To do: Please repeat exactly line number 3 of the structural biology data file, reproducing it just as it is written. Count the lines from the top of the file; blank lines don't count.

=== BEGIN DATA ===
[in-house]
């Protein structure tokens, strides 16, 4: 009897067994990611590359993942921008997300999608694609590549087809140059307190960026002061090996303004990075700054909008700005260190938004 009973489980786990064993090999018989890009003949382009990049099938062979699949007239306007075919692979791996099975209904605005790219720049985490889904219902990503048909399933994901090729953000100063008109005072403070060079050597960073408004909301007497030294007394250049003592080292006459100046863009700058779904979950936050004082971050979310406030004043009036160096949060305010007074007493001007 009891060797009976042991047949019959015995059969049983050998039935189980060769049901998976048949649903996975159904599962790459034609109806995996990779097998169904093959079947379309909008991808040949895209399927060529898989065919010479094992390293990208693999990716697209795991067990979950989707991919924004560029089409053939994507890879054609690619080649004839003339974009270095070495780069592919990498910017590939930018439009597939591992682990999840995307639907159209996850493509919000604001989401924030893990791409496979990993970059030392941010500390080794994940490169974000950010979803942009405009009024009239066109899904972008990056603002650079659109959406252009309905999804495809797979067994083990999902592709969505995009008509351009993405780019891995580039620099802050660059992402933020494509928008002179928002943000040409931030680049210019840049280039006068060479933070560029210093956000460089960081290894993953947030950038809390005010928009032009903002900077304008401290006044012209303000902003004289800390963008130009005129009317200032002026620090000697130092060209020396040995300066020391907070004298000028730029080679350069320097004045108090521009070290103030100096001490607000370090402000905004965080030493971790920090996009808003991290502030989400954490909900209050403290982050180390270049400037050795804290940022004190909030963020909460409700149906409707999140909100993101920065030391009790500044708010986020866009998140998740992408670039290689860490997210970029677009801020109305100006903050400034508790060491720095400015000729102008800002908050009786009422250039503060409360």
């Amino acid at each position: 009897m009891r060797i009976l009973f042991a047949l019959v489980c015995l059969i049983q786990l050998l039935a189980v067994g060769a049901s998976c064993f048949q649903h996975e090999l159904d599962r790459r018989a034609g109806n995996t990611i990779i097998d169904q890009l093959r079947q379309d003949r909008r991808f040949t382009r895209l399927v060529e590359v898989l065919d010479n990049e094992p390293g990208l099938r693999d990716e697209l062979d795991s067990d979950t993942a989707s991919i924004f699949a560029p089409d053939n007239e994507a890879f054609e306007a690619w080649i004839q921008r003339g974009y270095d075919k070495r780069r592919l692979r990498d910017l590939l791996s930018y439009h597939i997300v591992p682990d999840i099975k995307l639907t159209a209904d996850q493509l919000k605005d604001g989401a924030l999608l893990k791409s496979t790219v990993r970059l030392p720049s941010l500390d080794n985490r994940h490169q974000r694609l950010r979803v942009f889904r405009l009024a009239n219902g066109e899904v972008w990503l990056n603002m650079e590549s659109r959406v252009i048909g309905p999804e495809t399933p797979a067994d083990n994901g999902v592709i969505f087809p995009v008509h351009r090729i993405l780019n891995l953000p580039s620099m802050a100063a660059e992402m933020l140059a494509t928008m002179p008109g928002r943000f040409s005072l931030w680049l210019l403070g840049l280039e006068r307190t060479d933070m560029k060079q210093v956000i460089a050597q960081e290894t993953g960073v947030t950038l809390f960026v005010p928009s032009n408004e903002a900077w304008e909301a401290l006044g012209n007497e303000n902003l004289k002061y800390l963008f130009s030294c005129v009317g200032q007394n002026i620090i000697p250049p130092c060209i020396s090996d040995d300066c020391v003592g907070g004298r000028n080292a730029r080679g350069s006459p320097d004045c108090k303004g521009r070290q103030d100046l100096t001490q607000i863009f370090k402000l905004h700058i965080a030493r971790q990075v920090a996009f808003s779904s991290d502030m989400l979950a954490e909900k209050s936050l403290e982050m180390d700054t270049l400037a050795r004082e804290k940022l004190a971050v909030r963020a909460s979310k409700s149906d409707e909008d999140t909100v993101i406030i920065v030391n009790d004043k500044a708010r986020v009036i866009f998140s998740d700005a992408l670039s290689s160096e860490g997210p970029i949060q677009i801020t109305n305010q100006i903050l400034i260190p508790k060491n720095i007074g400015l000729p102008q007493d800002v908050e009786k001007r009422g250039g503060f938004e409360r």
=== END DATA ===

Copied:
């Amino acid at each position: 009897m009891r060797i009976l009973f042991a047949l019959v489980c015995l059969i049983q786990l050998l039935a189980v067994g060769a049901s998976c064993f048949q649903h996975e090999l159904d599962r790459r018989a034609g109806n995996t990611i990779i097998d169904q890009l093959r079947q379309d003949r909008r991808f040949t382009r895209l399927v060529e590359v898989l065919d010479n990049e094992p390293g990208l099938r693999d990716e697209l062979d795991s067990d979950t993942a989707s991919i924004f699949a560029p089409d053939n007239e994507a890879f054609e306007a690619w080649i004839q921008r003339g974009y270095d075919k070495r780069r592919l692979r990498d910017l590939l791996s930018y439009h597939i997300v591992p682990d999840i099975k995307l639907t159209a209904d996850q493509l919000k605005d604001g989401a924030l999608l893990k791409s496979t790219v990993r970059l030392p720049s941010l500390d080794n985490r994940h490169q974000r694609l950010r979803v942009f889904r405009l009024a009239n219902g066109e899904v972008w990503l990056n603002m650079e590549s659109r959406v252009i048909g309905p999804e495809t399933p797979a067994d083990n994901g999902v592709i969505f087809p995009v008509h351009r090729i993405l780019n891995l953000p580039s620099m802050a100063a660059e992402m933020l140059a494509t928008m002179p008109g928002r943000f040409s005072l931030w680049l210019l403070g840049l280039e006068r307190t060479d933070m560029k060079q210093v956000i460089a050597q960081e290894t993953g960073v947030t950038l809390f960026v005010p928009s032009n408004e903002a900077w304008e909301a401290l006044g012209n007497e303000n902003l004289k002061y800390l963008f130009s030294c005129v009317g200032q007394n002026i620090i000697p250049p130092c060209i020396s090996d040995d300066c020391v003592g907070g004298r000028n080292a730029r080679g350069s006459p320097d004045c108090k303004g521009r070290q103030d100046l100096t001490q607000i863009f370090k402000l905004h700058i965080a030493r971790q990075v920090a996009f808003s779904s991290d502030m989400l979950a954490e909900k209050s936050l403290e982050m180390d700054t270049l400037a050795r004082e804290k940022l004190a971050v909030r963020a909460s979310k409700s149906d409707e909008d999140t909100v993101i406030i920065v030391n009790d004043k500044a708010r986020v009036i866009f998140s998740d700005a992408l670039s290689s160096e860490g997210p970029i949060q677009i801020t109305n305010q100006i903050l400034i260190p508790k060491n720095i007074g400015l000729p102008q007493d800002v908050e009786k001007r009422g250039g503060f938004e409360r």